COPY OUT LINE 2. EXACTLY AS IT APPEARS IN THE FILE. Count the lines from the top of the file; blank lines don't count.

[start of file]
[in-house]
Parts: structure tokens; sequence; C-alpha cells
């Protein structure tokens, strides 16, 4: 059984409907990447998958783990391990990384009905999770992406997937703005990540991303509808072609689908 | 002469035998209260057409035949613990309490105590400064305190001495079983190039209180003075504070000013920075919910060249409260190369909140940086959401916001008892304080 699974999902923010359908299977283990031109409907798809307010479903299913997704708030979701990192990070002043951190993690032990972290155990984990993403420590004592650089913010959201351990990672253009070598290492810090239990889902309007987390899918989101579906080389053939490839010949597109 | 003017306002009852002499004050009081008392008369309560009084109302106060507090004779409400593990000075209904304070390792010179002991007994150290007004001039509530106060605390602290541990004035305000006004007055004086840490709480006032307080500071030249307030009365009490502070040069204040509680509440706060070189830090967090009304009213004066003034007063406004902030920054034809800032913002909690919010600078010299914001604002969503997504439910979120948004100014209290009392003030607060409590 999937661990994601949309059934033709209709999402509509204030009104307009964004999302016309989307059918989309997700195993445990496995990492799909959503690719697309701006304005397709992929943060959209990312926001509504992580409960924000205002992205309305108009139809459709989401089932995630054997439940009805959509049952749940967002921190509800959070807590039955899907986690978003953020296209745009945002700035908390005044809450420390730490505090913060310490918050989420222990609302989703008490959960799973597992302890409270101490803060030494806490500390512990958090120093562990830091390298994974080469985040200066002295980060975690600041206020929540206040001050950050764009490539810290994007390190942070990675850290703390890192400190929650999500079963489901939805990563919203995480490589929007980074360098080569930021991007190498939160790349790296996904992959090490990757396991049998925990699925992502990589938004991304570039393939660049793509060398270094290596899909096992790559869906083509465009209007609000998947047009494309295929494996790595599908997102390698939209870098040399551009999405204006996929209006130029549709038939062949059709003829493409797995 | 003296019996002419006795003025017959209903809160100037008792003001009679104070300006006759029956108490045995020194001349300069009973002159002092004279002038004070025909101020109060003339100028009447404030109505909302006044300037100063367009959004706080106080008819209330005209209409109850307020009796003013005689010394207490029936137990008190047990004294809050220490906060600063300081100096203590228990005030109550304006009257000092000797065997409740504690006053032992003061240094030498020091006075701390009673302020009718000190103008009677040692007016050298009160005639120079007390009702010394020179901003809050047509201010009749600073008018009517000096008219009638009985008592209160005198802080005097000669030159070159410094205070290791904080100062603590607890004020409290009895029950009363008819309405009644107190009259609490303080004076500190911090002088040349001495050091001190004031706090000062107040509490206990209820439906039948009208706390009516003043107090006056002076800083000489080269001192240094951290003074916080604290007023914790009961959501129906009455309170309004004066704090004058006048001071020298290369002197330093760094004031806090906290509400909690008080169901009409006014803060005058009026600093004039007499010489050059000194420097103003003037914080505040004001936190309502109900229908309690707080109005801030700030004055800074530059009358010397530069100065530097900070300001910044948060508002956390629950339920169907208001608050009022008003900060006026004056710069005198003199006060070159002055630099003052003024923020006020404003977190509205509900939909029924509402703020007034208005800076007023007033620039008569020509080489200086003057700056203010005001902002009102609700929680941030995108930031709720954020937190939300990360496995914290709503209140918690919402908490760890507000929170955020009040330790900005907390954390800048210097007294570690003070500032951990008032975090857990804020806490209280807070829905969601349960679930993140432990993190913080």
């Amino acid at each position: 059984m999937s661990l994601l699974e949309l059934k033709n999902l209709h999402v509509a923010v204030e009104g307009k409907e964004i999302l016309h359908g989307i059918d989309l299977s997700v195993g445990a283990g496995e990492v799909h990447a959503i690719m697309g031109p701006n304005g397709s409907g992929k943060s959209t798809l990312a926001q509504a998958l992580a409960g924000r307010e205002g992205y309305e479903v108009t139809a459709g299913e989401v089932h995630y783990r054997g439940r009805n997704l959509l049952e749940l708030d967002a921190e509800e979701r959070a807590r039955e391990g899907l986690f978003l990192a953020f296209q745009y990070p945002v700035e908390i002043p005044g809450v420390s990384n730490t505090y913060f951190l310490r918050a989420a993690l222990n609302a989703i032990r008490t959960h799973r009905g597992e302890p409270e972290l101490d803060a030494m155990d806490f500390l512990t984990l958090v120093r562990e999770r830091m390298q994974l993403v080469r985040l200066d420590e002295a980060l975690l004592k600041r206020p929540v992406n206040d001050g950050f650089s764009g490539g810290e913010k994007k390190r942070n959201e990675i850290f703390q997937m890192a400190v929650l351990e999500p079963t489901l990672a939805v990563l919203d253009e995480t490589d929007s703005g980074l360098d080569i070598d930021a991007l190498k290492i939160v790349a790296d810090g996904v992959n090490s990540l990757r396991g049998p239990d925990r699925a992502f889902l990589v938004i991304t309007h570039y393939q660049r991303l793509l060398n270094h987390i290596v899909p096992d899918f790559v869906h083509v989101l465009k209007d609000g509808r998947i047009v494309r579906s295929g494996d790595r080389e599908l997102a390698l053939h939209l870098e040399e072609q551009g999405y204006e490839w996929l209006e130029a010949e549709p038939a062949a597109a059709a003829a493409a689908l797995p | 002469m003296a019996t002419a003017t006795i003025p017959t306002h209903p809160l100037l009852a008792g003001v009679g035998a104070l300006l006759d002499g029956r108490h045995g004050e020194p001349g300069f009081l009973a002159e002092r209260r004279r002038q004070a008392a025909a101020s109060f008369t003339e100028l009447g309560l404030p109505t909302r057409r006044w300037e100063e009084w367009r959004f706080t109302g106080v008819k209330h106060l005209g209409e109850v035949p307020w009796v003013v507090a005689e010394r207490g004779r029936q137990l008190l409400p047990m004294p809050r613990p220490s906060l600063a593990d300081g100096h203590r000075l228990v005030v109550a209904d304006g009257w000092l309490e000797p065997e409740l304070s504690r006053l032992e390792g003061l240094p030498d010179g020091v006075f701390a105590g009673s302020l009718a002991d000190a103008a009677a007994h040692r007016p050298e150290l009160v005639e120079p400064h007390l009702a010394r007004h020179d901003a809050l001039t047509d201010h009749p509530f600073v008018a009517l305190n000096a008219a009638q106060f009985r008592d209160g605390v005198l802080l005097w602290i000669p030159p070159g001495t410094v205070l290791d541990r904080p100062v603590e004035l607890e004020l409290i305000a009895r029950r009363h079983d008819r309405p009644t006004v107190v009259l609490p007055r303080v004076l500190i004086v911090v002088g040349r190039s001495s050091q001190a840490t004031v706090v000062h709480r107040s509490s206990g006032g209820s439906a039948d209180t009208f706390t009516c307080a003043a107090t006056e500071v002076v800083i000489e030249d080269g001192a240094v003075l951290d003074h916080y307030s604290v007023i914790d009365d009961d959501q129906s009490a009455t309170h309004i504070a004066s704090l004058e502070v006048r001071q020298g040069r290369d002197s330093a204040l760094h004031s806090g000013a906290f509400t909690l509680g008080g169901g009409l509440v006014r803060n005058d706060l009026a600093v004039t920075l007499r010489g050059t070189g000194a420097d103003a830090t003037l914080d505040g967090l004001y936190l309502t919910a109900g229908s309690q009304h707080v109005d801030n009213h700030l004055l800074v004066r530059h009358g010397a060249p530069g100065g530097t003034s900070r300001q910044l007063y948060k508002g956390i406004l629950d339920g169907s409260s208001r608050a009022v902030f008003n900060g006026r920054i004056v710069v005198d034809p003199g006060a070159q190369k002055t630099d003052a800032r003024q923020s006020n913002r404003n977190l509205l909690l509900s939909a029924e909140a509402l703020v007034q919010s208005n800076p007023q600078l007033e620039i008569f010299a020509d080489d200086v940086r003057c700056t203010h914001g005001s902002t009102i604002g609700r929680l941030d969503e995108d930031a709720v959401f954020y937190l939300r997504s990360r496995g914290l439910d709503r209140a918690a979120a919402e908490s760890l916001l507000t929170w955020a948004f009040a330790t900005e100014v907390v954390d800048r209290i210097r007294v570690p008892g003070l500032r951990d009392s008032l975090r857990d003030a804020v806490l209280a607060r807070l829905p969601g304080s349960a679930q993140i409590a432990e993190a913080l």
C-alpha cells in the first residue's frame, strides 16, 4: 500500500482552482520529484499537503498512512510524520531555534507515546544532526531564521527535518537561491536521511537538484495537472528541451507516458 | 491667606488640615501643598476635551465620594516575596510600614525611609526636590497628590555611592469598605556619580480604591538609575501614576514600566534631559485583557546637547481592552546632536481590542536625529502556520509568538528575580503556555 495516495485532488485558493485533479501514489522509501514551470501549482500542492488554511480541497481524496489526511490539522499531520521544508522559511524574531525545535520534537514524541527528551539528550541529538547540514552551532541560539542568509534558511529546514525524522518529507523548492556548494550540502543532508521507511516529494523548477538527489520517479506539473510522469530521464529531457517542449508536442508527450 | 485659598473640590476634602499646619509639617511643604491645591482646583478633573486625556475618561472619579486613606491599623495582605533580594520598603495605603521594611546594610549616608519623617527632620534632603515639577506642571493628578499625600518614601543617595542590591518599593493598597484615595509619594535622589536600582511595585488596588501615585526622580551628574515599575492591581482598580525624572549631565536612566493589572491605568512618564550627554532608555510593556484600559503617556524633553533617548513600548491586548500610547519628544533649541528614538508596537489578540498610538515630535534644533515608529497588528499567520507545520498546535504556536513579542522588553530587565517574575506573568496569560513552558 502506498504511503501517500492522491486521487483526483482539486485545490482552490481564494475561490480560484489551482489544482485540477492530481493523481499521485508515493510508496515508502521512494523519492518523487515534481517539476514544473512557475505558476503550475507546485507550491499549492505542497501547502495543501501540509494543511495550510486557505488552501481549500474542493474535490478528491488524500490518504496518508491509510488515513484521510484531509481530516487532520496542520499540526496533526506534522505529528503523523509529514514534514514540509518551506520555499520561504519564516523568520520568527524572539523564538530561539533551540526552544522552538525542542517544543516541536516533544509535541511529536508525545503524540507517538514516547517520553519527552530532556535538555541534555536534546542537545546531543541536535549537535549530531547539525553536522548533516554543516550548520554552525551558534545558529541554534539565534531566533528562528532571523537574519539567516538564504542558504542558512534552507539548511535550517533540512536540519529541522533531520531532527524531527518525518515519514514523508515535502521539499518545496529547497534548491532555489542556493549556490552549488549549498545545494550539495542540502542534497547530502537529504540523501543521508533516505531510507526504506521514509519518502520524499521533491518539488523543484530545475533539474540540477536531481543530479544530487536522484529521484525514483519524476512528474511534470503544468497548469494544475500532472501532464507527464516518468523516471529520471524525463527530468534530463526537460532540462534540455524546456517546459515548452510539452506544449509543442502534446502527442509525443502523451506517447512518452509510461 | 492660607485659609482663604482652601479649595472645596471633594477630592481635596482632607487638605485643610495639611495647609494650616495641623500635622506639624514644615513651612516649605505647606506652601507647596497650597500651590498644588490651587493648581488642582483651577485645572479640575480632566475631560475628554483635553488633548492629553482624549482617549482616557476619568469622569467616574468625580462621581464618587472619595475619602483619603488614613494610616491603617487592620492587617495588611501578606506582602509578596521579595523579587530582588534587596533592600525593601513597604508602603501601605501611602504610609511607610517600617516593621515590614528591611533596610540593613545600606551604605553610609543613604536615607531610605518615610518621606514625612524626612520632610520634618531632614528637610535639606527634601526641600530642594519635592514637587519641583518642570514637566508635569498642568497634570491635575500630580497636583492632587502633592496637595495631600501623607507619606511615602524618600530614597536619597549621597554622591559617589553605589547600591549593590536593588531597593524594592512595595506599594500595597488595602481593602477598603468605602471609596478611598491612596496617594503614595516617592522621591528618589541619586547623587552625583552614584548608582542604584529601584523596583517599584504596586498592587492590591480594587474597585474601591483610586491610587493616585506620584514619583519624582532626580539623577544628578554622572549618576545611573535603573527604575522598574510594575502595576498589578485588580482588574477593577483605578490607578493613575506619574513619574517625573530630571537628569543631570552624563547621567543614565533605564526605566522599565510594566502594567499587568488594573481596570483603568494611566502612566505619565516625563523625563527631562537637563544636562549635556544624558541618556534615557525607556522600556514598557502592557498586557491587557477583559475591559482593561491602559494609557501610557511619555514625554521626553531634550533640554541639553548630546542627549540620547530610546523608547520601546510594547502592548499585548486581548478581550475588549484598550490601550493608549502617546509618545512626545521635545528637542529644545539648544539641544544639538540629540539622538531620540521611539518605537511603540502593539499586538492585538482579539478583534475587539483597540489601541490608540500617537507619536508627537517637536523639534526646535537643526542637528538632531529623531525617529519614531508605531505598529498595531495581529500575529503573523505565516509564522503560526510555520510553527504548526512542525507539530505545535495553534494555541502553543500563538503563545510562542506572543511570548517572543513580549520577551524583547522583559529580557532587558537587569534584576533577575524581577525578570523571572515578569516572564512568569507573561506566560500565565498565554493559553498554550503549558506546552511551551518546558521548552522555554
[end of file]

Parts: structure tokens; sequence; C-alpha cells